talk about the fiscal cliff, i will cut a deal. i will cut a deal to so we don't go off the fiscal cliff so business can have some confidence that would be the sort of unusual thing i think would be a practical thing that would be believable. >> and so is that right? what romney needs to do is go in and talk about you know name four things. >> well, three, not four. >> three things. >> maybe two or three, no more than three. >> judy, he has to understand this, first of all. the first debate helps the challenger. because for the first time the challenger is stand on the same stage with the president. and the fact that he is not blown away or there is not an enormous gap between the two, the challenge, whoever the challenger is benefits from that. and he's got to stay within himself. he can't be somebody he isn't. the problem that mitt romney has in addition to being the terrible word of somehow being too rich, and not understanding ode people, is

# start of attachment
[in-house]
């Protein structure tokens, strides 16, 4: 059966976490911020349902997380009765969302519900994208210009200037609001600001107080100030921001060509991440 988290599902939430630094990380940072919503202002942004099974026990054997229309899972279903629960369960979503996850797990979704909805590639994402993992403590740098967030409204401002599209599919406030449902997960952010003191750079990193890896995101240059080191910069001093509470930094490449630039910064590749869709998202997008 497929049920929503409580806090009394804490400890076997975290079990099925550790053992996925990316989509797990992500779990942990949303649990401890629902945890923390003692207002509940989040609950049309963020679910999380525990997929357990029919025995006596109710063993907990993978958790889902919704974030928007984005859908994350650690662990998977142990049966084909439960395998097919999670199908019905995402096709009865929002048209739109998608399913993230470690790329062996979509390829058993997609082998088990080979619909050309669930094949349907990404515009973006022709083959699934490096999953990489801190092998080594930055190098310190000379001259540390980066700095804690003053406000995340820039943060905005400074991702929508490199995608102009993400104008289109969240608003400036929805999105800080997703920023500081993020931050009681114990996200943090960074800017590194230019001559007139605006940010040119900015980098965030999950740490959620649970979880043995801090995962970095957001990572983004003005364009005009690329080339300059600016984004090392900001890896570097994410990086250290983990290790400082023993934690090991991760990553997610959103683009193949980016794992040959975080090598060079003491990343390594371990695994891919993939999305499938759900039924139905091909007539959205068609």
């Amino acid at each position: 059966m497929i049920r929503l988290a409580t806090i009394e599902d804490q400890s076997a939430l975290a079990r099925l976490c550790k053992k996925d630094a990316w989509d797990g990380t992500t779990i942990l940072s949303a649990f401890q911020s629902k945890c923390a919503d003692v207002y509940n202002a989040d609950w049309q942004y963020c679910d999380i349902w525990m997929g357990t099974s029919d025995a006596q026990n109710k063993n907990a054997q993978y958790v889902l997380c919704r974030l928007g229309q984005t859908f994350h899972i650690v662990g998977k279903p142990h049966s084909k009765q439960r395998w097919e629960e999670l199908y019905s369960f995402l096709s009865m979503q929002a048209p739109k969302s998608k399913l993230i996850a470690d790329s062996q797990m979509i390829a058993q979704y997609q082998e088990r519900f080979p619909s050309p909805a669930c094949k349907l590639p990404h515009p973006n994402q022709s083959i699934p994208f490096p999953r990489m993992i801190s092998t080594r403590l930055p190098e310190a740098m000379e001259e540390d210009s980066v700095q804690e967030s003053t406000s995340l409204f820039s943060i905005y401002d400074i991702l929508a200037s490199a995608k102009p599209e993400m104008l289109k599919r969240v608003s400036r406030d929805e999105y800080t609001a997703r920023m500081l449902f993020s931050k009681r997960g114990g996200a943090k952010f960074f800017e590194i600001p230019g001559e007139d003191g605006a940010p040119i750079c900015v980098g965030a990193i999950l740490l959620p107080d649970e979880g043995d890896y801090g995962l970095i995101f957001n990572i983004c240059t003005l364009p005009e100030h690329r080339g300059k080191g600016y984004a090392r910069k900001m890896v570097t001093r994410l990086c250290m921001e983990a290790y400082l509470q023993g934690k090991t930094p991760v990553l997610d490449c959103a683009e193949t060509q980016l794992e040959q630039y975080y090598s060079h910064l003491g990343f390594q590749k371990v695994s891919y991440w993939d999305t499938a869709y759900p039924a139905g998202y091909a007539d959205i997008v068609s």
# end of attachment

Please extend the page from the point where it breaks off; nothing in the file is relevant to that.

that he, that he doesn't seem authentic so i think he's got to be absolutely within himself and natural. and remember this. this is an open window for voters. this is the only time we're going to seat two of these people standing side-by-side. we're the employment agency. we're deciding which one of these people we want. one of the things we want to decide is who do we want in our living room 2 o-- 250 times a year for the next four years. which one is more comfortable with himself. but basically, neither one of them has answered the question that voters have. and that is where do we go from here. how do we get there. we know we're stalled. we're still out on the lake and the weather isn't good. but you know, maybe the boat hasn't capsized but where do we go. do we go to a safer harbor. how do we get there. and romney hasn't answered that. because he hasn't, and because his campaign has stumbled so muchback bam has been spared from answering it. >> but what about david's other point that all the president has to do is remain calm. >> i think the president has